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How I went from 0 to 1,050 Developer Blog Email Signups in 6 Months

Nick Scialli June 11, 2020🚀 4 minute read

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After starting my dev email list about 6 months ago, I have been fortunate enough to get over 1,000 signups! Here are some of the methods I have used. I hope you can use them to grow your following. If you have any additional tips, or have a mailing list that I should check out, please leave a note in the comments!

Ask For Signups on All Blog Posts

Many of use write blog posts for free about technical topics. We give this to people for nothing—so definitely don’t feel guilty for adding a quick aside promoting your email list!

As a super meta example, please consider signing up for my mailing list! I write about a range of software development topics, but often focus on web dev and modern tech stacks.

Blog a Lot

“A lot” is in the eye of the beholder, but I typically add a new post to my blog weekly. In doing so, I’ve gotten lucky a few times and have started getting some decent Google Search traffic (i.e., 100 hits a day, which isn’t bad!).

Of course, as I mentioned above, each person that views a blog post generally has one or two opportunities to sign up for my email list.

Write Quality Posts

Writing a bunch of posts doesn’t mean you should write low quality posts. Try to write about something you learned that week—big or small. Usually, that will translate pretty well into what other people are trying to learn!

Blog About Stuff Even If Others Have

One of my blog posts that gets the most Google Search hits is about writing your first React project with Typescript. Anyone who has experience with React and Typescript knows this has been blogged about endlessly, but apparently my take on it is helpful to people!

Don’t underestimate the power of your particular voice in teaching something that may have been taught many times before!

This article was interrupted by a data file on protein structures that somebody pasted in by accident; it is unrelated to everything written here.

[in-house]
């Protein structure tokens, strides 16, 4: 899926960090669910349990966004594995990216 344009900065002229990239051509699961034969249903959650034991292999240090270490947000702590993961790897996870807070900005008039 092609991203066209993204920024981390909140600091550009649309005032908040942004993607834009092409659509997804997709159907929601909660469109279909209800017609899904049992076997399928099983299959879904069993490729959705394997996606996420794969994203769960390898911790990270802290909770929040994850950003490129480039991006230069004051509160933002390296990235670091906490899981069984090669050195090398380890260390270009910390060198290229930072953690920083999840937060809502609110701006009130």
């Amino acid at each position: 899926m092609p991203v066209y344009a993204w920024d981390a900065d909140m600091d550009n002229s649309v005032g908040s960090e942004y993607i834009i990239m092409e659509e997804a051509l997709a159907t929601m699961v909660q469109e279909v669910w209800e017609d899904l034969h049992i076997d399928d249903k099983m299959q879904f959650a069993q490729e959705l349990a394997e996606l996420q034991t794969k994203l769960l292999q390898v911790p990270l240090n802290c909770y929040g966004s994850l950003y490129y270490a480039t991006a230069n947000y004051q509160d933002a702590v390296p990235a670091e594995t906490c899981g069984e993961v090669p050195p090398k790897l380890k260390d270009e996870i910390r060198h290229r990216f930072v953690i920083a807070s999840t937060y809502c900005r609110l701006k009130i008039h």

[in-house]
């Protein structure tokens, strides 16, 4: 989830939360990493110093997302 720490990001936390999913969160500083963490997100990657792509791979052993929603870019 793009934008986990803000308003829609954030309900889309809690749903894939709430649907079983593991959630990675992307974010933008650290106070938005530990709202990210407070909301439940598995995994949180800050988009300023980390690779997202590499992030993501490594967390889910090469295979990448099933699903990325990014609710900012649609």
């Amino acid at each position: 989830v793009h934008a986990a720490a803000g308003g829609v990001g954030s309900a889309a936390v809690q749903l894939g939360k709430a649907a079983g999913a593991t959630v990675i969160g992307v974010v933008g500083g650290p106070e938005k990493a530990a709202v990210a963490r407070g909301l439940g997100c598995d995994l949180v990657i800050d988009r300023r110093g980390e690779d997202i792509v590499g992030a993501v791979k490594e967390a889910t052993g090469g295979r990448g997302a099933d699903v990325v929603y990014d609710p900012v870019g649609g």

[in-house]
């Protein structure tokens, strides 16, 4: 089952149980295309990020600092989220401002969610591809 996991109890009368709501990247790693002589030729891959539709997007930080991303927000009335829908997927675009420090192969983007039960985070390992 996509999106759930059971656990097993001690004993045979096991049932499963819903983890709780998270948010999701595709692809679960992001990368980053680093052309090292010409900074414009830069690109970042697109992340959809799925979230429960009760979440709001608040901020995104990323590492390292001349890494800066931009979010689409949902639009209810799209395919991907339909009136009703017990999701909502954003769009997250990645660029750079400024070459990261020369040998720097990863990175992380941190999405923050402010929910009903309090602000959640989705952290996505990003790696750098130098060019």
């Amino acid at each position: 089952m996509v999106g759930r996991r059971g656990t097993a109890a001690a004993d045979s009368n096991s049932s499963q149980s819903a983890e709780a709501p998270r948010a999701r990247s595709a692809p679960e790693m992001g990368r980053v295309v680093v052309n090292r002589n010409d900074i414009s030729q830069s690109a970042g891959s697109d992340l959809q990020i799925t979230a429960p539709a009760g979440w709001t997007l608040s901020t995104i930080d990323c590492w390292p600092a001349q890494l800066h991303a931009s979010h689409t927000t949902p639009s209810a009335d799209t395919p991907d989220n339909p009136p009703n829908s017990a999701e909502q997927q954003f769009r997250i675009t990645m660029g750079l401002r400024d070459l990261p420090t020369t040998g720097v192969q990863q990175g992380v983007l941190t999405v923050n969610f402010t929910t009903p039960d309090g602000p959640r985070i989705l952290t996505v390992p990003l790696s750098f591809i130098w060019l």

Crosspost to Dev.to

I generally worry about crossposting because I don’t want Google to punish me for publishing the same content in multiple places. However, I found out that Dev.to offers a canonical_url param in their markdown metadata, meaning I can let the search engines know that my personal blog is the original source of the post!

I have gotten a ton of great exposure, email signups, and made some good connections by crossposting to Dev.to!

Post to Reddit… If You Dare

Reddit is an interesting beast. The amount of traffic your blog posts can get from it is incredible! Also, it’s one of the most negative communities I have ever experienced. People can be downright cruel. In many cases, I’ll post to reddit, the post will be upvoted pretty nicely and I’ll get good traffic, but then someone tears into me based on a small typo or random issue they have with the post and the reddit hive mind will rip me to shreds.

My most recent tactic: I’ll let the post do well until I get one negative comment, at which point I’ll just delete the post entirely to avoid the pile-on. Oh, reddit.

Email About Once a Week

I don’t know if there truly is anything special about this timing, but it’s about how frequently I blog and therefore about how frequently I have new content. I don’t get a lot of unsubscribers, so I assume it’s not an annoying frequency of emails. I’d be interested to hear what other folks think about email frequency!

Make Video Tutorials

I started making video tutorials to complement my blog posts! One thing I noticed was that a lot of the topics I blogged about translated nicely to video tutorial format, so in a lot of cases there’s a 1-to-1 mapping from my posts to short tutorials.

Of course, in the notes for each video, I place a link to sign up for my mailing list! It’s been a decent source of signups: If folks like the free content you’re giving them on YouTube, they seem pretty willing to give you a shot in their inbox!

Ask for Signups on Other Projects

I have put together some random side projects. The most successful of which is a 70+ question JavaScript quiz. In that project, I offer plenty of opportunity to sign up for my mailing list, follow my YouTube tutorial channel, etc!

Conclusion

Hopefully I’ve given you some ideas for getting folks to sign up for your mailing list! It’s hard work building a following, but from my experience, putting the effort in to putting high quality content out there results in people taking a chance on you. Good luck!


Nick Scialli

Nick Scialli is a software engineer at the U.S. Digital Service.

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